Bonhams Amelia Island auction 2017: Arnolt-Bristol one of eleven strong sales
The recent series of sales at Amelia Island, linked to the Concours d’Elegance, was kicked off by Bonhams. Held in their tent overlooking the Fernandina Beach airport, this year’s event was Bonhams’ third Amelia auction. Of the 86 motorcar lots offered, 87% were sold, this result corresponding to a total value of USD 10.2 million. Just one car broke the USD 1 million barrier, and it was the one that had already been given the highest pre-sale estimate, namely the 1955 Ferrari 250 Europa GT Alloy, with a Pinin Farina body, which sold for USD 2,227,500 (10% premium included). The only other car that had been predicted to fetch more than USD 1 million, the 1938 Talbot-Lago T150C “Lago Speciale” Cabriolet, was not sold.
Just like the top-selling car, the one with the lowest estimated value (USD 12–20 K), a 1972 Fiat 500 F, offered without reserve, confirmed its pre-sale ranking, becoming the auction’s cheapest at USD 8,250 (10% buyer’s premium included). A further three cars that sold below the USD 20,000 mark, all offered without reserve, fetched exactly the same price (USD 16.5 K, premium included). These were: a 1990 Toyota 4X4 Pick-Up (chassis #JT4VN01D7L2007514) in good preserved condition with an estimated value of USD 25–35 K, a 1989 Mazda Miata 1.6 Supercharged (chassis #JM1NA3515L0151863) with one owner and less than 7000 miles from new, which had been expected to fetch USD 15–20 K, and a fully restored 1959 Berkeley SE492 Roadster (chassis #74), one of the only 666 built, which therefore fell well below its pre-sale estimated value of USD 25–35 K. On the other hand, in the course of this auction, four new world record values were set.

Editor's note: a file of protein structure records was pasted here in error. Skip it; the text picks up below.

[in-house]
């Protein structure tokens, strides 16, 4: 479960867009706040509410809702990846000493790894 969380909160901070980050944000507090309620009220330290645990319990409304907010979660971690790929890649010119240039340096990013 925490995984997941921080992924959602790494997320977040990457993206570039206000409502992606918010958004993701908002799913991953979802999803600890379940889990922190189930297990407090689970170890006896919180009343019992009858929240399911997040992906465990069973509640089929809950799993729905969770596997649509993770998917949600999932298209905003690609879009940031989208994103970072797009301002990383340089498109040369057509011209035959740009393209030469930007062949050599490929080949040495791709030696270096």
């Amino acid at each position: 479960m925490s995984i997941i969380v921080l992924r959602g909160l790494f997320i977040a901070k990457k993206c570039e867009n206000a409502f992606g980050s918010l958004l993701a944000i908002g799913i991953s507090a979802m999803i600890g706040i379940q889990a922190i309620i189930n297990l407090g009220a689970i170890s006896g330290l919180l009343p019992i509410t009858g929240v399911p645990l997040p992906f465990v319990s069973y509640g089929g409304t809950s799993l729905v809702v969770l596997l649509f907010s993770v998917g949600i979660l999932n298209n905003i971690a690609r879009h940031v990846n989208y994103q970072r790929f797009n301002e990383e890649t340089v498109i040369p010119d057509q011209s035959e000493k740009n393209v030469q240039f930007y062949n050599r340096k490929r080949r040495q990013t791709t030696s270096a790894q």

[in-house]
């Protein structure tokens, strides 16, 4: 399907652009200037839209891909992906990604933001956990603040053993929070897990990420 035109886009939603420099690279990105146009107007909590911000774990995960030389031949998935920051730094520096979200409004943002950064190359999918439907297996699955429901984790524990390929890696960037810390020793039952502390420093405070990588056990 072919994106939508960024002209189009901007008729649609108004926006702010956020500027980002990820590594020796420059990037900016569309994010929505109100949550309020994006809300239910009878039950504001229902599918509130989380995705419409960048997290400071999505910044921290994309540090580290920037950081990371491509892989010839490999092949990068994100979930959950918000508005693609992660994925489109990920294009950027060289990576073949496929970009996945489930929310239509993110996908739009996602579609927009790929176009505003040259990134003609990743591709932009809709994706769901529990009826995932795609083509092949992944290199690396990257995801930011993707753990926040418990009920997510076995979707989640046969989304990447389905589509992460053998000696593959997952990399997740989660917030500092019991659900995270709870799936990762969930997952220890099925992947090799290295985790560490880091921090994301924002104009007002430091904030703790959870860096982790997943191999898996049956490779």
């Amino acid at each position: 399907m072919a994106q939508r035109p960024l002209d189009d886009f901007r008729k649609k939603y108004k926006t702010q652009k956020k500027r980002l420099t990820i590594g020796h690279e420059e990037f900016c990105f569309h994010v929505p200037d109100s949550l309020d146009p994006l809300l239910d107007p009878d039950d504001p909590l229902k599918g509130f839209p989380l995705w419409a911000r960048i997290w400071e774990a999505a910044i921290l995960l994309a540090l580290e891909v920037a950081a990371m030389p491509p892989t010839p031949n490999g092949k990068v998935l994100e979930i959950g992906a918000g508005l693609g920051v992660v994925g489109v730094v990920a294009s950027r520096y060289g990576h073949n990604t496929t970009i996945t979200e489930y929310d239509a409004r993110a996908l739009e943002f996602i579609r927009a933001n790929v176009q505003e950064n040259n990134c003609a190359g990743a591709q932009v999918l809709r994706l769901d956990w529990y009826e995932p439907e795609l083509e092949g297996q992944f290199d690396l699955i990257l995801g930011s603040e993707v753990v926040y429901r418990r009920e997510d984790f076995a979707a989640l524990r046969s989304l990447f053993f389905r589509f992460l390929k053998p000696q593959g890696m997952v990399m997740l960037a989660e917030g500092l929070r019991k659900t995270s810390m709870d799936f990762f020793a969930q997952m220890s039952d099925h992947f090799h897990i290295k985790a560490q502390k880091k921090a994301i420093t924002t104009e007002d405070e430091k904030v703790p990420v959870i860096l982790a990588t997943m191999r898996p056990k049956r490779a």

The six cars we previewed
Of the six cars we covered in our preview of Bonhams’ Amelia Island sale, three were sold, one being the event’s top-selling lot and another one also entering the list of the ten most expensive cars. The 1955 Ferrari 250 Europa GT Alloy by Pinin Farina, one of the only two 250 Europa models built with an aluminum body, offered with a pre-sale estimated value of USD 2.3–2.6 million, went to a European collector for USD 2,227,500 (premium included).
The 1951 Allard J2, one of the 82 survivors and with a comprehensive history, offered with an estimated value of USD 250–325 K, was sold for USD 275 K, becoming the 8th most expensive car of the auction, while the 1958 Lancia Aurelia B20 GT series VI Pinin Farina Coupé, the 28th to last B20 GT manufactured, and one of the 425 making up the final VI series, offered with a pre-sale estimated value of USD 110–140 K, fetched USD 101,200. Instead, the 1938 Talbot-Lago T150C “Lago Speciale” Cabriolet, the 1955 Mercedes-Benz 300S Coupe, and the 1927 Bentley 4.5 Liter Tourer by Vanden Plas were all no sales.
The Top Ten of the Bonhams Amelia Island Auction
The Top Ten sales (or we should say the Top Eleven, since three cars after the one in eighth place were all sold for exactly the same amount) generated 53.7% of the day’s turnover, together fetching a total of USD 5,374,300. Having already mentioned the auction’s top seller in the above account of our selected six cars, our look at the ten top-selling lots starts with the second most expensive car. In all cases, the prices given include the 10% commission. The second most expensive lot was a very fine example of a 1911 Pierce-Arrow Model 48 Tourer (chassis #9079). This car, a genuine example restored by renowned specialists and boasting a good pedigree, sold for USD 550 K, thereby just making the lower end of its pre-sale estimated value range of USD 550–750 K.